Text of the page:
The question arises of how to police coauthorship. It is rather difficult to stop the addition of gratuitous coauthorship, because informal conversations at group meetings or over lunch could be construed as  justification for inclusion as a coauthor. I think that one or two informal conversations does not rise to the level of coauthorship, but in-depth conversations that lead to an impact on the direction, content, and findings of the paper are enough to warrant coauthorship.

The reverse case is perhaps easier to identify: an omitted contributor needs to request authorship through the author, editor, society, or publisher. The person should show convincing evidence that they “significantly contributed” to the work. If the corresponding author and editor agree, then a correction should be issued for the paper changing the author list. If not, then the editor/society/publisher needs to serve as judge about who is right.

At JGR Space Physics, we generally leave it up to the main author to decide the level of significance that deserves coauthorship and rarely question authorship decisions at the editorial level during review. It is up to your good judgment and the high ethical standards of the space physics research community.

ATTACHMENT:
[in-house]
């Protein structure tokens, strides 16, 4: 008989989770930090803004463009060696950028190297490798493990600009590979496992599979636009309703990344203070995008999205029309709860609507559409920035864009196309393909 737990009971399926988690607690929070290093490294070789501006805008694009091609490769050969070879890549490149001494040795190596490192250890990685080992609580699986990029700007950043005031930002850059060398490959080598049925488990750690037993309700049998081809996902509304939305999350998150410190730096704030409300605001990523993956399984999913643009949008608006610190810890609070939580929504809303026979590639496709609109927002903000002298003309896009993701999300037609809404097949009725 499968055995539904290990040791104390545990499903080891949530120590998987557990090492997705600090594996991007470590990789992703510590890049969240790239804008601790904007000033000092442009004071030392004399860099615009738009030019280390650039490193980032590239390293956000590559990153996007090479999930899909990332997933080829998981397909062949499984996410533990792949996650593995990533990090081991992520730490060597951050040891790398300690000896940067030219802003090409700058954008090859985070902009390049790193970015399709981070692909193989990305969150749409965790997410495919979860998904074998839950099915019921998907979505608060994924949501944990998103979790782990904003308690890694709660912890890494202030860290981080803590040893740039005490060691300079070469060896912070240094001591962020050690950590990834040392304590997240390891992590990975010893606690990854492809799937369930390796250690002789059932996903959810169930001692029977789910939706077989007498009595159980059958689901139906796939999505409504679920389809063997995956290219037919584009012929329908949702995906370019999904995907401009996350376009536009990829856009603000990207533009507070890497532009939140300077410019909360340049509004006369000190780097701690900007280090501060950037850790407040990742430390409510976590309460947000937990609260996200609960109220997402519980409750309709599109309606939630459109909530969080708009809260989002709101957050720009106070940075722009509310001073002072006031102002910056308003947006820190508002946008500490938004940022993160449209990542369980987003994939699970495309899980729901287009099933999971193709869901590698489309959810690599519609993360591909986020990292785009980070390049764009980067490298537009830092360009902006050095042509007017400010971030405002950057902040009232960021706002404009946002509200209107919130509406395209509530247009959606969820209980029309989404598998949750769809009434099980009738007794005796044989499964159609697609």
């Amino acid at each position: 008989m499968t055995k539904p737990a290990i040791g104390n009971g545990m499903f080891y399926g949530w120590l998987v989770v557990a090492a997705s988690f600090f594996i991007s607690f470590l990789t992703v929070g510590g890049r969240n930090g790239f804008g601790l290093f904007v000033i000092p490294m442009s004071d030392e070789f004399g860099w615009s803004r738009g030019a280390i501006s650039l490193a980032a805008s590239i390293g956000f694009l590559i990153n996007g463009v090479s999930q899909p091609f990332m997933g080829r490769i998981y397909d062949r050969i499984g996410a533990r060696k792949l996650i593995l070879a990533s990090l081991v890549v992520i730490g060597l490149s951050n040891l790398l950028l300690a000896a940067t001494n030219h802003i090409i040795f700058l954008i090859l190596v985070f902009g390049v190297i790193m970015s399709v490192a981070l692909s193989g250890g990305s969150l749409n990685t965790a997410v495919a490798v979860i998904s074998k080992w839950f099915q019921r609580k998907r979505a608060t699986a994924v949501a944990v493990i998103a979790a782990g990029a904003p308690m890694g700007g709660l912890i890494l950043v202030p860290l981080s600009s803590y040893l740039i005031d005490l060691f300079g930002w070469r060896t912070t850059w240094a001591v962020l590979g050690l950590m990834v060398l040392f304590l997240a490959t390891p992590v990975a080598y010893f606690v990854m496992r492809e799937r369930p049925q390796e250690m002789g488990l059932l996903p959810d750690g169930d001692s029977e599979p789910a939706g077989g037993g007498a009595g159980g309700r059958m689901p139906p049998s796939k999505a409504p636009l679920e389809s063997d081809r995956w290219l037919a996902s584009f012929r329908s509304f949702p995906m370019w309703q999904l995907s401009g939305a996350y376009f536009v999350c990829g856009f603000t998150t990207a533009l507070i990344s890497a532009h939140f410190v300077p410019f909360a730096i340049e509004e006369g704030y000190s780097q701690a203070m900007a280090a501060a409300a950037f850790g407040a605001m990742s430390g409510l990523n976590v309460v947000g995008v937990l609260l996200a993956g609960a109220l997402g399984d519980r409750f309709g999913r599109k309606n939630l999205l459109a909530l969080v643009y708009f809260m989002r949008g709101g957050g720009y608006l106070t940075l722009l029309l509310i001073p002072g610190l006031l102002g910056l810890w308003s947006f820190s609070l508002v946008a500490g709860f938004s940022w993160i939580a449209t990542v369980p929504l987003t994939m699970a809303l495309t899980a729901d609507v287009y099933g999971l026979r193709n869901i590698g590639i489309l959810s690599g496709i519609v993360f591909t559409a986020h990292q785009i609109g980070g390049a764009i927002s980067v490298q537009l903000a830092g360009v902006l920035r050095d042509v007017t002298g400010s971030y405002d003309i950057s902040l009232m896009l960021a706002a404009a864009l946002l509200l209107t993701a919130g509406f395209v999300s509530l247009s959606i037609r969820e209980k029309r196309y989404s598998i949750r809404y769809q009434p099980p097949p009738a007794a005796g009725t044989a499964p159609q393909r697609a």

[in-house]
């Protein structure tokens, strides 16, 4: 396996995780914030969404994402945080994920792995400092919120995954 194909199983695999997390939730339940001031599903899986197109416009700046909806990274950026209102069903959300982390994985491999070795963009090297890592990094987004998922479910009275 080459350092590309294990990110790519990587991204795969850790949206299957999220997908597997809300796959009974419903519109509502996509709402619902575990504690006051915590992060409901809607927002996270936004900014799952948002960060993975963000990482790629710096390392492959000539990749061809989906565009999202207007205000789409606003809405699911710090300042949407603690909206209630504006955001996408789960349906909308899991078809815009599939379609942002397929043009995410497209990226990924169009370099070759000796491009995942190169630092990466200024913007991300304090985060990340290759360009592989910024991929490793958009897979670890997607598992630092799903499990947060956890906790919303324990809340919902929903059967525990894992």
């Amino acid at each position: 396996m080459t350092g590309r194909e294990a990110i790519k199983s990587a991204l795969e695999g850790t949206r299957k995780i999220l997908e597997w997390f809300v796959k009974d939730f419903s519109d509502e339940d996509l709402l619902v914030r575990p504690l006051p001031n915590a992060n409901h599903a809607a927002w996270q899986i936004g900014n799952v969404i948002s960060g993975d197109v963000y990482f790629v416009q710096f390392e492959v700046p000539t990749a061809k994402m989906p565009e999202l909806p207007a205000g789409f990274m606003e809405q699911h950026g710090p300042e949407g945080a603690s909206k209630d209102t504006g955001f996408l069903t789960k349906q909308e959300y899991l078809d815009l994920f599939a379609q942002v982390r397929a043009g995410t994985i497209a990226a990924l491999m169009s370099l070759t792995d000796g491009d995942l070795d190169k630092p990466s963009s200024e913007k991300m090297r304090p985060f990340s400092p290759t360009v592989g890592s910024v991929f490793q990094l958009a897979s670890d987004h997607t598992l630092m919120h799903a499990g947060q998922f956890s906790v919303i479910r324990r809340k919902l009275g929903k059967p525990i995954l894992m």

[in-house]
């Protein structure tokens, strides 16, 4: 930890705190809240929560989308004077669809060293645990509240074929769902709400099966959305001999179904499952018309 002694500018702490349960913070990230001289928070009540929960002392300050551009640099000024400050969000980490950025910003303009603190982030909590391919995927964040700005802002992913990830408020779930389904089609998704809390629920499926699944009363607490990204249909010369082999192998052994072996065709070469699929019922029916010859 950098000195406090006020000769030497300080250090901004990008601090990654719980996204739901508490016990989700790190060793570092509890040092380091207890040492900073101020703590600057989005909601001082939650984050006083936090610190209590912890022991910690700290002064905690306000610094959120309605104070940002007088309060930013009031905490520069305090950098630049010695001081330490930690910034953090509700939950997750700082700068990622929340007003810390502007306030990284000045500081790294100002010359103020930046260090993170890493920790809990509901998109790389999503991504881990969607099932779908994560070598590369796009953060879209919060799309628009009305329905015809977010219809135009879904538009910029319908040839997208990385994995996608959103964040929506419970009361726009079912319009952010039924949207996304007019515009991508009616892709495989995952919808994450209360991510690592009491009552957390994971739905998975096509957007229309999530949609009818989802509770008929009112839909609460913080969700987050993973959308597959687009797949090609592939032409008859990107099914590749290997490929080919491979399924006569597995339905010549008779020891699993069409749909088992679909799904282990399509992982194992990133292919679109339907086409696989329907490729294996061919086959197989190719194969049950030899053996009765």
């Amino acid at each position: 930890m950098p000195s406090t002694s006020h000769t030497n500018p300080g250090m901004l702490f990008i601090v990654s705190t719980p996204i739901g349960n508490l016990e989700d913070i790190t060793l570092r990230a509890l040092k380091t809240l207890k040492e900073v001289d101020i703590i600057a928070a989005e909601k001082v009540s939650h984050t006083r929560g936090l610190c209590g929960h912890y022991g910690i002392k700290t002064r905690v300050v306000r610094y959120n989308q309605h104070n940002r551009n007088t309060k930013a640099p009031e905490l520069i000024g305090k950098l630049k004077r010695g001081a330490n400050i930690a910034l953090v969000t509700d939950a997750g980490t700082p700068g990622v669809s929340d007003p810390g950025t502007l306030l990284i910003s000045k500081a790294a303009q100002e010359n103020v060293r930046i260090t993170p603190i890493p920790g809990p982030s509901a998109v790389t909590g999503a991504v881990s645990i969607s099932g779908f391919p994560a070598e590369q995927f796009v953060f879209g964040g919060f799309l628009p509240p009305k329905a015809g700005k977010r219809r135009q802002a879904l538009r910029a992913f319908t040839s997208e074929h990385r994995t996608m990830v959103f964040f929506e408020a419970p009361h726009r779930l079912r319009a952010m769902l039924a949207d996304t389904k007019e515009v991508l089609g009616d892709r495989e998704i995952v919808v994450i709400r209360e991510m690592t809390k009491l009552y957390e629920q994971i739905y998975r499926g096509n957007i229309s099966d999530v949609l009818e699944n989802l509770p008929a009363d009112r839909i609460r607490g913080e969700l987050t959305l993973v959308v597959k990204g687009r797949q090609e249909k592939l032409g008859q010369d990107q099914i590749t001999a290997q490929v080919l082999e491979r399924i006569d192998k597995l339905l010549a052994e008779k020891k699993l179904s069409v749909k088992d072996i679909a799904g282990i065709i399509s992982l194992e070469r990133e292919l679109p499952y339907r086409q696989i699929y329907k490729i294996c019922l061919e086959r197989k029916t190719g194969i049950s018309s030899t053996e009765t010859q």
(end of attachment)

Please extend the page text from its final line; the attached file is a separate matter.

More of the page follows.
Gendered Wording

A couple of months ago I posted about podcasts. One of the ones I listen to is Grammar Girl. Recently, one of the features was about gendered suffixes on certain nouns.


            A main point of the story was that gender-specific nouns are going out of style, and very few are regularly used in modern English. Good. My colleague down the hall is an Editor for JGR Atmospheres, and I couldn’t imagine calling her an Editrix.

This goes along with the gender-neutral responses post about removing the assumed “he/his/him” in author responses to anonymous reviewers. The overwhelming feedback I received was to use the plural “they/their” instead. I also like the more personal “you/your” but this often requires rewriting the sentence.

In the 6 months since that post, I keep seeing the use of masculine pronouns to refer to anonymous “others” in our field. Most of the cases I see are in JGR Space Physics author responses, as before, but also in other writings. Please stop.